English Grammar: multi-word verbs

English Grammar: Multi-word verbs

English Grammar: Multi-word verbs. English learners hate PHRASAL VERBS but English speakers love them! So, there is no avoiding them. This post takes a look at how to use multi-word verbs, which include four types.

Multi-word verbs

Multi-word verbs are verbs that are followed by particles and/or prepositions. Although they are commonly all referred to as phrasal verbs, it is important to know the difference so as to know how to use them.


  • Transitive Phrasal Verbs are the only type of multi-word verbs that can be separated as seen on the left.
  • Throw away
    • Throw is the verb
    • away is the particle
  • They need to be followed by an object.
    • I pick up my son at 4 o’clock.
    • I picked my son up at 4 o-clock.


  • When the object of the transitive phrasal verb is a pronoun, the particle MUST come after the object.
    • I picked him up already.
    • I looked it up on the internet.
  • The verb and particle are not usually separated when the object of the transitive verb is a long noun phrase.
    • She needs to pick up his favorite chocolate cake from the store.
    • I have to look up some important dates for history class.
  • We do not usually separate the verb and participle when the transitive phrasal verb is part of a relative clause.
    • We can wrap the present with the paper I picked up today.
    • The money I paid back was for the school trip.
  • When the verb is modified by an adverb, it can come either at the end of the clause or before the verb
    • He paid his mortgage off immediately.
    • He immediately paid off his mortgage.


  • Intransitive Phrasal Verbs consist of a verb and a particle
  • Broke down
    • broke is the verb
    • down is the particle
  • They CANNOT be separated.
    • The plane will take off on time.
    • They are always eating out.


Some phrasal verbs have more than one meaning. Some may be transitive and others intransitive

  • TAKE OFF is intransitive when it means to leave.
    • The plane will take off on time.
    • What time are you planning on taking off?
  • TAKE OFF is transitive when it means to remove.
    • You can take your jacket off once we are on the plane.
    • Don’t take the sticker off.
  • PASS OUT is intransitive when it means to lose consciousness
    • Julie passed out at lunch this afternoon.
    • It is kind of scary when someone passes out.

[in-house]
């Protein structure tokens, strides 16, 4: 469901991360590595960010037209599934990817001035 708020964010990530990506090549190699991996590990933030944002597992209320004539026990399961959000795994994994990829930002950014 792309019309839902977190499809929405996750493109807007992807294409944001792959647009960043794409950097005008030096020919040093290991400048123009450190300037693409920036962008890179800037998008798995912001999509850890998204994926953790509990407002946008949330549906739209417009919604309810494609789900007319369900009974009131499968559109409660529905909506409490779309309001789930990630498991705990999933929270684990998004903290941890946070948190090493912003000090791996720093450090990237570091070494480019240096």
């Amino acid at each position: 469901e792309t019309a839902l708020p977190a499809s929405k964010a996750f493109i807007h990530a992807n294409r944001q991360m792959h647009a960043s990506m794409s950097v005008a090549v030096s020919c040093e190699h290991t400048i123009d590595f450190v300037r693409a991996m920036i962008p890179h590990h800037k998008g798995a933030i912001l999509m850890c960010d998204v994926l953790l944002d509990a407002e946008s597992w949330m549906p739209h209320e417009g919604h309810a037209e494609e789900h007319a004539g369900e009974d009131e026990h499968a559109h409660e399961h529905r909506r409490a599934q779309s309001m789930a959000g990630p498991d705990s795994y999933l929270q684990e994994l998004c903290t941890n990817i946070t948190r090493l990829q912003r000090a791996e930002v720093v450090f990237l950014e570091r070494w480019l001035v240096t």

• PASS OUT is transitive when it means to give something to someone
    • The teacher always passes the exams out as soon as we get there.
    • Can you help me pass these pamphlets out after work today?


  • Prepositional Verbs are always followed by a preposition
  • go over
    • go is the verb
    • over is the preposition
  • They are transitive so they need to be followed by an object
  • Unlike transitive verbs, You CANNOT separate them.
    • Someone broke into the bank!
    • How are you dealing with this loss?


  • Some examples of prepositions are:
    • into
    • with
    • on
    • over
    • of
    • after
  • When a prepositional verb is modified by an adverb, it must go (1) at the end of the sentence or (2) before the preposition. It cannot go after the preposition.
    • 1. He’s coping with the loss of his mother really well.
    • 2. He’s coping really well with the loss of his mother.
    • He’s coping with really well the loss of his mother.


  • Phrasal-Prepositional Verbs are followed by a particle and then a preposition.
  • Came up with
    • came is the verb
    • up is the particle
    • with is the preposition
  • The particle and the preposition must always stay together


Other examples of Prepositional-Phrasal Verbs:

  • do away with
    • Emma did away with all the old toys she used to play with.
  • get away with
    • She’s always getting away with everything because she’s the youngest.
  • look down on
    • I think it is ridiculous to look down on someone for having an accent.

English Grammar

Now that you have learned all about English Grammar: Multi-word verbs, take a look at more of our Grammar related posts:
Grammar: Reflexive Pronouns
Grammar video: Adverbs of frequency in less than 5 minutes